Mahlawi is from the Albu Mahal tribe, the majority of which resides in Qaim district on the border with Syria. He previously held the position of Anbar operations commander until he was dismissed in 2013. He returned to service in 2015 as deputy chief of staff of the army, a position he held until 2018, when he had to retire, having reached the compulsory retirement age.

Sheikh Al-Jaghayfi explained that the Albu Mahal tribe sent dozens of fighters to fight alongside the forces of the Haditha tribes immediately after the fall of Qaim on June 22, 2014.

After the fall of Qaim, Anah and Rawa, west of Anbar, the security and Iraqi armed forces affiliated with the Badia Operations Command led by Maj. Gen. Diaa Danbos headed east toward Ain al-Assad military base. “Their withdrawal stopped at the outskirts of our city,” said Mahidi, who explained that the commander of the withdrawing force contacted Baghdad, informing them of the Haditha tribes’ decision to fight the Islamic State and their desire for the army units to fight alongside them. Sheikh Al-Jaghayfi estimated the number of the withdrawing Iraqi army vehicles to be approximately 400.

According to Mahidi, after more than two hours of communication between Badia Operations Command and officials in Baghdad, “the order was for these forces to deploy in the city and in the Haditha Dam area to establish a headquarters for their operations in that zone, while providing the necessary combat and equipment support to our forces, the Haditha Tribal Forces.”

“There was a unity of purpose between the Haditha Tribal Forces and army that gave everyone an additional impetus and morale boost,” explained Sheikh al-Jaghayfi, adding that the Iraqi army units deployed alongside the tribes’ fighters on the outskirts of the city where they expected the Islamic State to attack.

This support proved critical for Haditha, bolstering its chances for the ultimate victory later on. The Islamic State’s attempts to control the Haditha Dam, Mahidi recalled, were thwarted by local fighters as well as U.S. strikes in the early days of September 2014, which marked the first U.S. strikes in the whole of Anbar after the campaign against the Islamic State started a few months earlier.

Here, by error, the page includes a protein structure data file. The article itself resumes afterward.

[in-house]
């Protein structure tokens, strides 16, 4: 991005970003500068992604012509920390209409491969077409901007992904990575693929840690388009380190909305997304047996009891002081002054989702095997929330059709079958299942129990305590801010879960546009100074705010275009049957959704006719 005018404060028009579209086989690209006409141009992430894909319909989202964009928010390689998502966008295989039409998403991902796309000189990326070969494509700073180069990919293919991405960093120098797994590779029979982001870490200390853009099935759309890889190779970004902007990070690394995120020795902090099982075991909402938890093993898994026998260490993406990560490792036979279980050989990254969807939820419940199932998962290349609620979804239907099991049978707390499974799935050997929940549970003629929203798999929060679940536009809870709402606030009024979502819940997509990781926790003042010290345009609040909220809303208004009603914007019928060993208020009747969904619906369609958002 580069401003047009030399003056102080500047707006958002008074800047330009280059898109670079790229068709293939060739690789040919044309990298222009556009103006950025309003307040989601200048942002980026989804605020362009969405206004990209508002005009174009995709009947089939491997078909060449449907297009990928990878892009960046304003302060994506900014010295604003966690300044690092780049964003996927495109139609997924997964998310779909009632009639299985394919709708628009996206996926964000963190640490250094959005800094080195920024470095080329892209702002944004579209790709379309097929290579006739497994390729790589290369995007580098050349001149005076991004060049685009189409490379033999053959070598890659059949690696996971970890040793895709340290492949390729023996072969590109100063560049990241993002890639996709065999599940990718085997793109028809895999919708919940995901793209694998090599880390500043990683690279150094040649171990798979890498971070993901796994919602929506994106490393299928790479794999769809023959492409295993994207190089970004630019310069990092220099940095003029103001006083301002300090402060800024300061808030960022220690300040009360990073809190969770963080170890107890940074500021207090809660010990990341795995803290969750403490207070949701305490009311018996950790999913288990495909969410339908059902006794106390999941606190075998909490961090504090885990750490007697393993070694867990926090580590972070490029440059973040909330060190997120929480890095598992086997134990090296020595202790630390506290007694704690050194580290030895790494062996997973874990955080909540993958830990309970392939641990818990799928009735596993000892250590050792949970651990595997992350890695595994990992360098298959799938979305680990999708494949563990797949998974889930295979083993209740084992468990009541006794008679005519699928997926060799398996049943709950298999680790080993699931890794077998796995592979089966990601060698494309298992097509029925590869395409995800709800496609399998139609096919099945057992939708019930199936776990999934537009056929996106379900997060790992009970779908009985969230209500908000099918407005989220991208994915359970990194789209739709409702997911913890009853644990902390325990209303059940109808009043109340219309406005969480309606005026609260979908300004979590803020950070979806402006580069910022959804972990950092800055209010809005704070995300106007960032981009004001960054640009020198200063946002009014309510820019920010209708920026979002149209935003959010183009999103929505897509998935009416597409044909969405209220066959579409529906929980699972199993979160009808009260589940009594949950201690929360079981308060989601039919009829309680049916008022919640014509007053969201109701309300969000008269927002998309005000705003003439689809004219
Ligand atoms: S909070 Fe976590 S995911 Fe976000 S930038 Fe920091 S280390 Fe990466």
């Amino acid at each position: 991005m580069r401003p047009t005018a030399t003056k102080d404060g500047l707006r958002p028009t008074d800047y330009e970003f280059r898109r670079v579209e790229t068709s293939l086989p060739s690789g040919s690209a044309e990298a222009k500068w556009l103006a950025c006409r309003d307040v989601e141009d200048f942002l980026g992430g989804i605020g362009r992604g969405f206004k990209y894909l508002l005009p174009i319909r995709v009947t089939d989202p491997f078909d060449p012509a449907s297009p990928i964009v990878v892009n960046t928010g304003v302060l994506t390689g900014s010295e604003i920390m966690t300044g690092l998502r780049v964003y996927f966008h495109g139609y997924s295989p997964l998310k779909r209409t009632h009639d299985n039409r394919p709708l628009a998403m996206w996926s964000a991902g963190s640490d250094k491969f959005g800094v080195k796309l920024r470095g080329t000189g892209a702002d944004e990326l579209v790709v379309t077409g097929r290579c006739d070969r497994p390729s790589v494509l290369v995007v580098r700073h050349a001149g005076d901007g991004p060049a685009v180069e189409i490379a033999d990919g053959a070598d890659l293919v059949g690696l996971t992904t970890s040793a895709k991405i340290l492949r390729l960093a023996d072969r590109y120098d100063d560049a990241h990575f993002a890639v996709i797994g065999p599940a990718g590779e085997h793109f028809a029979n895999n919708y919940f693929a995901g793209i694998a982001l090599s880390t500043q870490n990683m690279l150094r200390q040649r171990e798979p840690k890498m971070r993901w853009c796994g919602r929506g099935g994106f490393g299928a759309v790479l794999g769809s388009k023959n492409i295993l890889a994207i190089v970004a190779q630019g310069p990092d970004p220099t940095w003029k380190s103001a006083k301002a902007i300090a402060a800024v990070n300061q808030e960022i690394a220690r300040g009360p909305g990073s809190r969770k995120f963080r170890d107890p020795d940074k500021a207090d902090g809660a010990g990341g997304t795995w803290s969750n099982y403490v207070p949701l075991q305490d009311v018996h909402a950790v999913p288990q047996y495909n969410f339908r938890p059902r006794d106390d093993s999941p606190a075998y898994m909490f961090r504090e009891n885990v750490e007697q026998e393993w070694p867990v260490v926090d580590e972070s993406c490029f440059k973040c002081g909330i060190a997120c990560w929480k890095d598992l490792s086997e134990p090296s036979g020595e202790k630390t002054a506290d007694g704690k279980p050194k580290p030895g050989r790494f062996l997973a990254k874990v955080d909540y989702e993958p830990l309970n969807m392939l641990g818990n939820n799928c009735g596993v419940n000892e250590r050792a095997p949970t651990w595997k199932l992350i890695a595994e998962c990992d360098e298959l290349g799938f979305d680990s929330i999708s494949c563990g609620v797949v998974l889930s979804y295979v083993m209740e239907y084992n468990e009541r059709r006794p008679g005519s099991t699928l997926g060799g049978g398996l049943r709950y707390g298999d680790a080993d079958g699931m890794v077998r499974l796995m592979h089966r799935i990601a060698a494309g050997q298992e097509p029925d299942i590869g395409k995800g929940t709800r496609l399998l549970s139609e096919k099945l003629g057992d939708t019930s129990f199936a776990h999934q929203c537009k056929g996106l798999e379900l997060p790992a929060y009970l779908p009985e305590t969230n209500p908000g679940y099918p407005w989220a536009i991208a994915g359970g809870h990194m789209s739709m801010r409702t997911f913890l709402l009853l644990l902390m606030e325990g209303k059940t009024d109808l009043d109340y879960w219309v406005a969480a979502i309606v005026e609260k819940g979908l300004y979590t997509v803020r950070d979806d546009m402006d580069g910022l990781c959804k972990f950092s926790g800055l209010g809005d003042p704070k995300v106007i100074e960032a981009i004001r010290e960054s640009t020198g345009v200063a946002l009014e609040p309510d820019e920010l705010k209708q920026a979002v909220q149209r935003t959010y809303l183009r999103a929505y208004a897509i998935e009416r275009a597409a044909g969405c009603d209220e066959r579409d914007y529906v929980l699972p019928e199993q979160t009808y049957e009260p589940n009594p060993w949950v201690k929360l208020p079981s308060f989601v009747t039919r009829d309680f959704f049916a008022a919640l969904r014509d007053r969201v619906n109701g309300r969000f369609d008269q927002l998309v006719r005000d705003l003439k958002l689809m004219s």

The second turning point in the fight against Islamic State came in 2016, this time against hundreds of Islamic State fighters who attacked Haditha from three directions. The offensive was led by Abu Daoud al-Mahlawi, deputy governor of the Islamic State’s Euphrates Wilayah and the top security official there, overseeing more than 500 fighters.

“We called the attack the Nine Day Battle, because the fighting raged day and night between January 3 and 12, 2016,” said Sheikh al-Jaghayfi. “We believed that the international coalition forces would stop these large convoys and combat reinforcements from reaching the city, but they did nothing.”

By then, the Haditha Tribal Forces had more than 300 machine guns, most of which had been captured from the Islamic State during previous attacks. The Islamic State fighters relied on some 52 explosive-laden vehicles in various attacks throughout the nine-day battle, “but our forces foiled the attacks,” said Sheikh al-Jaghayfi.

“Daesh started losing morale as it became increasingly aware that entering our city had become impossible,” he added.

The Haditha Tribal Forces prevailed in defending Haditha, inflicting more than 150 casualties among the ranks of the Islamic State fighters, with many more left wounded. Abu Daoud al-Mahlawi survived but was later executed by the Islamic State leadership in Syria, according to Sheikh al-Jaghayfi.

It was the defining battle for Haditha, which in the course of the nine days had lost over 400 people, most of them civilians. Over 600 people were left wounded. With little irony, Sheikh Jaghayfi recalled how “the Iraqi government provided no treatment, except for a few people among the injured. The rest had to pay for treatment at their own expense, either inside Iraq or abroad.”